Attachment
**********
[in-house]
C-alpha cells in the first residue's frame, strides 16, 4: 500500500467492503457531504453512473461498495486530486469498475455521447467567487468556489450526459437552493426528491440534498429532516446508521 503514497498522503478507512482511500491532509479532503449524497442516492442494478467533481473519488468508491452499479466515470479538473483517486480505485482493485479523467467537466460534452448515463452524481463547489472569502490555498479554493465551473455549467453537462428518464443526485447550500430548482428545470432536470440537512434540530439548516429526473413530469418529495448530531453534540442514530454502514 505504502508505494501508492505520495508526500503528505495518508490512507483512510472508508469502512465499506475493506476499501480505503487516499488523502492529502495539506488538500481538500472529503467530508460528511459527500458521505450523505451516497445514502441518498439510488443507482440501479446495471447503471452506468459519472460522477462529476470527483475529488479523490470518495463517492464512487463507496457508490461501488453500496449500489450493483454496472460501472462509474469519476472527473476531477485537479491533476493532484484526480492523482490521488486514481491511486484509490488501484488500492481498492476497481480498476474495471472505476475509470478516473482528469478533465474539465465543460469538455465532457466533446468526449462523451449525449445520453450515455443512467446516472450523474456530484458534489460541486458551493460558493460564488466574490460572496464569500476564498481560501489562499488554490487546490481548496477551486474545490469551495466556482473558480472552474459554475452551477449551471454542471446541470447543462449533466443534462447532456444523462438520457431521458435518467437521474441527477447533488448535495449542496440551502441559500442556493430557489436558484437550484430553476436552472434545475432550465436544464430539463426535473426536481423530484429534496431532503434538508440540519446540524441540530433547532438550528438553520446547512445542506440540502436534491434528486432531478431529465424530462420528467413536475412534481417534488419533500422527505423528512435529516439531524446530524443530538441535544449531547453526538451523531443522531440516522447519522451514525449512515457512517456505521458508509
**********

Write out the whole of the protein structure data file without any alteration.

[in-house]
C-alpha cells in the first residue's frame, strides 16, 4: 500500500467492503457531504453512473461498495486530486469498475455521447467567487468556489450526459437552493426528491440534498429532516446508521 503514497498522503478507512482511500491532509479532503449524497442516492442494478467533481473519488468508491452499479466515470479538473483517486480505485482493485479523467467537466460534452448515463452524481463547489472569502490555498479554493465551473455549467453537462428518464443526485447550500430548482428545470432536470440537512434540530439548516429526473413530469418529495448530531453534540442514530454502514 505504502508505494501508492505520495508526500503528505495518508490512507483512510472508508469502512465499506475493506476499501480505503487516499488523502492529502495539506488538500481538500472529503467530508460528511459527500458521505450523505451516497445514502441518498439510488443507482440501479446495471447503471452506468459519472460522477462529476470527483475529488479523490470518495463517492464512487463507496457508490461501488453500496449500489450493483454496472460501472462509474469519476472527473476531477485537479491533476493532484484526480492523482490521488486514481491511486484509490488501484488500492481498492476497481480498476474495471472505476475509470478516473482528469478533465474539465465543460469538455465532457466533446468526449462523451449525449445520453450515455443512467446516472450523474456530484458534489460541486458551493460558493460564488466574490460572496464569500476564498481560501489562499488554490487546490481548496477551486474545490469551495466556482473558480472552474459554475452551477449551471454542471446541470447543462449533466443534462447532456444523462438520457431521458435518467437521474441527477447533488448535495449542496440551502441559500442556493430557489436558484437550484430553476436552472434545475432550465436544464430539463426535473426536481423530484429534496431532503434538508440540519446540524441540530433547532438550528438553520446547512445542506440540502436534491434528486432531478431529465424530462420528467413536475412534481417534488419533500422527505423528512435529516439531524446530524443530538441535544449531547453526538451523531443522531440516522447519522451514525449512515457512517456505521458508509